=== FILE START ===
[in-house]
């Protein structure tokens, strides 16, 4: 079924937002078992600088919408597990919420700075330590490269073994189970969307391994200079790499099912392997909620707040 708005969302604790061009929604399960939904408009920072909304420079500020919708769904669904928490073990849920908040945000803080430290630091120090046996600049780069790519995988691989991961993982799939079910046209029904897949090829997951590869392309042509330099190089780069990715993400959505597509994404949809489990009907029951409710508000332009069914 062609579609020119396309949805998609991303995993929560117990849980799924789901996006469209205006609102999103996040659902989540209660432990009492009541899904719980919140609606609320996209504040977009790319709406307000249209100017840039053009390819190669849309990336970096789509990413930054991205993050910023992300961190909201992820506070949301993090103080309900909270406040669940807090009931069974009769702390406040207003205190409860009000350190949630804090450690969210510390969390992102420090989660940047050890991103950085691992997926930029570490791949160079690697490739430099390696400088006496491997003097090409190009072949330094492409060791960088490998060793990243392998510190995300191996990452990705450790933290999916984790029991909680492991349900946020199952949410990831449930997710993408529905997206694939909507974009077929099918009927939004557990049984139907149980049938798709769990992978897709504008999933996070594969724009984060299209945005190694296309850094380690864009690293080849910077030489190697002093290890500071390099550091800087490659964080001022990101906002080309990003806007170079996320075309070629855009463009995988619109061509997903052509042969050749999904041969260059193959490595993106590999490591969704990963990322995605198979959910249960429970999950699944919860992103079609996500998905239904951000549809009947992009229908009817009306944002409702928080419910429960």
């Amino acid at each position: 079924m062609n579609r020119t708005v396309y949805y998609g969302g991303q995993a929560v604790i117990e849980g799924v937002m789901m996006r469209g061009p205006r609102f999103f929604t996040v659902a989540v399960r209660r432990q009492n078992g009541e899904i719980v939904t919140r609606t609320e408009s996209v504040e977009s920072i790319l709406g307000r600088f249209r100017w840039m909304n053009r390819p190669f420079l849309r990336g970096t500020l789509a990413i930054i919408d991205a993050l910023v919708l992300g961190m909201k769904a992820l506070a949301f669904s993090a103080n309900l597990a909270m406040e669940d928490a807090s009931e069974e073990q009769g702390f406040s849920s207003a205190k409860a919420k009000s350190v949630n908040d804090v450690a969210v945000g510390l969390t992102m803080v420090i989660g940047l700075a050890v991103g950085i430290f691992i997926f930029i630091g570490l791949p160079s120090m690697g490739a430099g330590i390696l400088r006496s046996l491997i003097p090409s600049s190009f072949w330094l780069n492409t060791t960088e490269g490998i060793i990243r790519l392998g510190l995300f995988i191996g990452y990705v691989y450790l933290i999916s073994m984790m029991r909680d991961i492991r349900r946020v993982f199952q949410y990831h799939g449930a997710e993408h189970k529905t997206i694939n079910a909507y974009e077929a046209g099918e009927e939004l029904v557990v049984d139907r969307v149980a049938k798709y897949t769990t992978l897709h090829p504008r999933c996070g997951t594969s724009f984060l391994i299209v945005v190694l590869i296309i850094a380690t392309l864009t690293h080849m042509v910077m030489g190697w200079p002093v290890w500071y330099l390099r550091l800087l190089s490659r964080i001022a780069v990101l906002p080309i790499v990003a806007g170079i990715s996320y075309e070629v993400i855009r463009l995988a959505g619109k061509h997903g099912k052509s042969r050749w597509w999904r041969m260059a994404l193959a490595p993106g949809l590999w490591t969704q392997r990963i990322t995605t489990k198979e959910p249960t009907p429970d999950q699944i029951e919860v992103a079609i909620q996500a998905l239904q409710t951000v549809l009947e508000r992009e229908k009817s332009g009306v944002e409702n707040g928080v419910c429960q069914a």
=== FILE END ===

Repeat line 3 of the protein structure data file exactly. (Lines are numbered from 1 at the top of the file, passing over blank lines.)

């Amino acid at each position: 079924m062609n579609r020119t708005v396309y949805y998609g969302g991303q995993a929560v604790i117990e849980g799924v937002m789901m996006r469209g061009p205006r609102f999103f929604t996040v659902a989540v399960r209660r432990q009492n078992g009541e899904i719980v939904t919140r609606t609320e408009s996209v504040e977009s920072i790319l709406g307000r600088f249209r100017w840039m909304n053009r390819p190669f420079l849309r990336g970096t500020l789509a990413i930054i919408d991205a993050l910023v919708l992300g961190m909201k769904a992820l506070a949301f669904s993090a103080n309900l597990a909270m406040e669940d928490a807090s009931e069974e073990q009769g702390f406040s849920s207003a205190k409860a919420k009000s350190v949630n908040d804090v450690a969210v945000g510390l969390t992102m803080v420090i989660g940047l700075a050890v991103g950085i430290f691992i997926f930029i630091g570490l791949p160079s120090m690697g490739a430099g330590i390696l400088r006496s046996l491997i003097p090409s600049s190009f072949w330094l780069n492409t060791t960088e490269g490998i060793i990243r790519l392998g510190l995300f995988i191996g990452y990705v691989y450790l933290i999916s073994m984790m029991r909680d991961i492991r349900r946020v993982f199952q949410y990831h799939g449930a997710e993408h189970k529905t997206i694939n079910a909507y974009e077929a046209g099918e009927e939004l029904v557990v049984d139907r969307v149980a049938k798709y897949t769990t992978l897709h090829p504008r999933c996070g997951t594969s724009f984060l391994i299209v945005v190694l590869i296309i850094a380690t392309l864009t690293h080849m042509v910077m030489g190697w200079p002093v290890w500071y330099l390099r550091l800087l190089s490659r964080i001022a780069v990101l906002p080309i790499v990003a806007g170079i990715s996320y075309e070629v993400i855009r463009l995988a959505g619109k061509h997903g099912k052509s042969r050749w597509w999904r041969m260059a994404l193959a490595p993106g949809l590999w490591t969704q392997r990963i990322t995605t489990k198979e959910p249960t009907p429970d999950q699944i029951e919860v992103a079609i909620q996500a998905l239904q409710t951000v549809l009947e508000r992009e229908k009817s332009g009306v944002e409702n707040g928080v419910c429960q069914a």